Numbers can be classified in many ways. One way is to use a natural
"gradation" from the more concrete to the more abstract types.
- Natural numbers. These are the first numbers used
by mankind. They are simply 1, 2, 3, and so on. These values were
created as mental abstraction that could be used to count items.
- Cardinal numbers. These are merely the natural
numbers plus 0 (zero). The concept of zero as a number was once
puzzling to some, and it had no representation in roman numerals. Since
it stands for "nothing" then why even talk about it? Of
course it came to be accepted as an actual number.
- Integers. These are cardinal numbers to which a
negative sign can be added to represent values smaller than zero. This
concept of "less than nothing" was also initially considered
unreasonable, and the term "negative" was coined on behalf of
those who rejected it.
- Real numbers. These are integers to which a
fractional part (or an additional value shown after a decimal mark) is
added to represent portions of a whole. Here again, "less than a
complete item" can be seen as a foreign concept in some context.
But all modern-day students understand the usefulness of real
- Complex numbers. These are pairs of real numbers
handled as a single unit. One of the two components is simply called
"real". The other is called "imaginary" due to the
fact that it represents a factor of the square root of -1, a value that
cannot be represented using a simple real number. But both components
of complex numbers are equally real, and complex numbers play a vital
role in modern mathematics.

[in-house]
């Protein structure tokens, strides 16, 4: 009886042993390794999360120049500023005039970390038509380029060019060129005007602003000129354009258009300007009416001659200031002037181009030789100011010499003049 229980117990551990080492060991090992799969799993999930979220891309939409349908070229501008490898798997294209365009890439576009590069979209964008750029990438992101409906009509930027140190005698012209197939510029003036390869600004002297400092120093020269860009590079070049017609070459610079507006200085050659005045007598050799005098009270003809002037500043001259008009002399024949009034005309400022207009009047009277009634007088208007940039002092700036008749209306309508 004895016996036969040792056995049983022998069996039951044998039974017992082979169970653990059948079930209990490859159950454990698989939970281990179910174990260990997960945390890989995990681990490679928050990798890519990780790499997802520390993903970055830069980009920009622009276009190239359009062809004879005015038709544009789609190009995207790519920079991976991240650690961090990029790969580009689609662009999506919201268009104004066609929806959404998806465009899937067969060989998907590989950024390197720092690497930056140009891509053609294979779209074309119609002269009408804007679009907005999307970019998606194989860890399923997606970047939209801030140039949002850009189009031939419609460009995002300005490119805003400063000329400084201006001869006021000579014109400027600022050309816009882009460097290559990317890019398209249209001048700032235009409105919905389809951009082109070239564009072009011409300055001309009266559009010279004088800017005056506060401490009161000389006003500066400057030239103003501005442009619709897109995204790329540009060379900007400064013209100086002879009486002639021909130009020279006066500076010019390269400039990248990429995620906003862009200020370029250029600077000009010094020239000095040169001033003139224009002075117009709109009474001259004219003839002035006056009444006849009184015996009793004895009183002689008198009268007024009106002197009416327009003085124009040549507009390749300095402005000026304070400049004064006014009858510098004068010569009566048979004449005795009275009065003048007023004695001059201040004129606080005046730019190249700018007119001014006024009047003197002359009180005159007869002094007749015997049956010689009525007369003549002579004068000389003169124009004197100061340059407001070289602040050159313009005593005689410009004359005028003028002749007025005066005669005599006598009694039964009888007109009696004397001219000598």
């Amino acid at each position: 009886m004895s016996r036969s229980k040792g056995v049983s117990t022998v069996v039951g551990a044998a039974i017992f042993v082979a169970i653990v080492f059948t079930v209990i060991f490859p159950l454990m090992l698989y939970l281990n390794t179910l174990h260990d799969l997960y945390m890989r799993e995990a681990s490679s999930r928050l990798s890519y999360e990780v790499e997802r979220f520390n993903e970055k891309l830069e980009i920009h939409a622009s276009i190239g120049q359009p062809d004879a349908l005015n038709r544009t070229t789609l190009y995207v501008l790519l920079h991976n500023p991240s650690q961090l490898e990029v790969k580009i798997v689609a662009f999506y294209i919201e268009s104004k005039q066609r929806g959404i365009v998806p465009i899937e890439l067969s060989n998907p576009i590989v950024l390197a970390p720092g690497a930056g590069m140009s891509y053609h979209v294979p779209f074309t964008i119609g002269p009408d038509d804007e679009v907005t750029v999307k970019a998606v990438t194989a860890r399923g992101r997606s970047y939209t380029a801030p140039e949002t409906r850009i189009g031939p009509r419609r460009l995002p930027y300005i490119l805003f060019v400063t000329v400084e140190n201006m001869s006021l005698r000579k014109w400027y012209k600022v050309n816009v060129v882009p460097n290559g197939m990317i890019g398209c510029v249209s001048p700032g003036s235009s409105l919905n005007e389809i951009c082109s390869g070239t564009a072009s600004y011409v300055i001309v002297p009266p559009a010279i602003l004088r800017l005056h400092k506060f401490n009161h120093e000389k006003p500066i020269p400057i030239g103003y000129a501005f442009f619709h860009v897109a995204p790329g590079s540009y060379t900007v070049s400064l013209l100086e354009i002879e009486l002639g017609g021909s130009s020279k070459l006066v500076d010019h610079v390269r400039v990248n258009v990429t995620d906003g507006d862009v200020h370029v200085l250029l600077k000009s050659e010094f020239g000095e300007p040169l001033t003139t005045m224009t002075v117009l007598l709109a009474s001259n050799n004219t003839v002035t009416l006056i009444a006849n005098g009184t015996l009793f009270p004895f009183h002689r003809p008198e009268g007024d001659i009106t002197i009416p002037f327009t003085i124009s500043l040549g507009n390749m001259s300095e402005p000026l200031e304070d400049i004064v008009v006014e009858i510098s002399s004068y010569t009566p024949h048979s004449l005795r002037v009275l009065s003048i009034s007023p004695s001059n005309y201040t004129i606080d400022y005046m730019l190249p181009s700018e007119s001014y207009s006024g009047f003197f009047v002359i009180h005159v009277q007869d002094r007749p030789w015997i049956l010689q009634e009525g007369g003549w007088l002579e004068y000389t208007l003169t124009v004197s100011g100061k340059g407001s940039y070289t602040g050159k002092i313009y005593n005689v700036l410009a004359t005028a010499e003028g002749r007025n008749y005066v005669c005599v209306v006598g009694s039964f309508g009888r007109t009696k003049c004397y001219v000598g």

To represent a complex number with AddUp, parentheses are used to hold
a list of two real numbers (a pair). The so-called "real"
component is first in the list; the so-called "imaginary"
component is second. A semi-colon separates both items in the list. For
example, complex number "(1; 2)" has a real component with a
value of 1 and an imaginary component with a value of 2.
Operations on complex numbers are done with AddUp in exactly the same
way as operations on real numbers. The complex number is simple entered
wherever a real number could also be used. For example, multiplying two
complex numbers is done with an expression such as "(1; 2) * (3;
A set of complex number functions is implemented in AddUp to
explicitly take advantage of these values. They are:
- arg: Returns the argument (or phase angle) of a
- conj: Returns the complex conjugate of a complex
- imag: Returns the imaginary component of a complex
- norm: Returns the norm (or absolute value, or
magnitude) of a complex number.
- norm2: Returns the square of the norm of a complex
- polar: Returns a complex number equivalent to the
specified polar representation.
- real: Returns the real component of a complex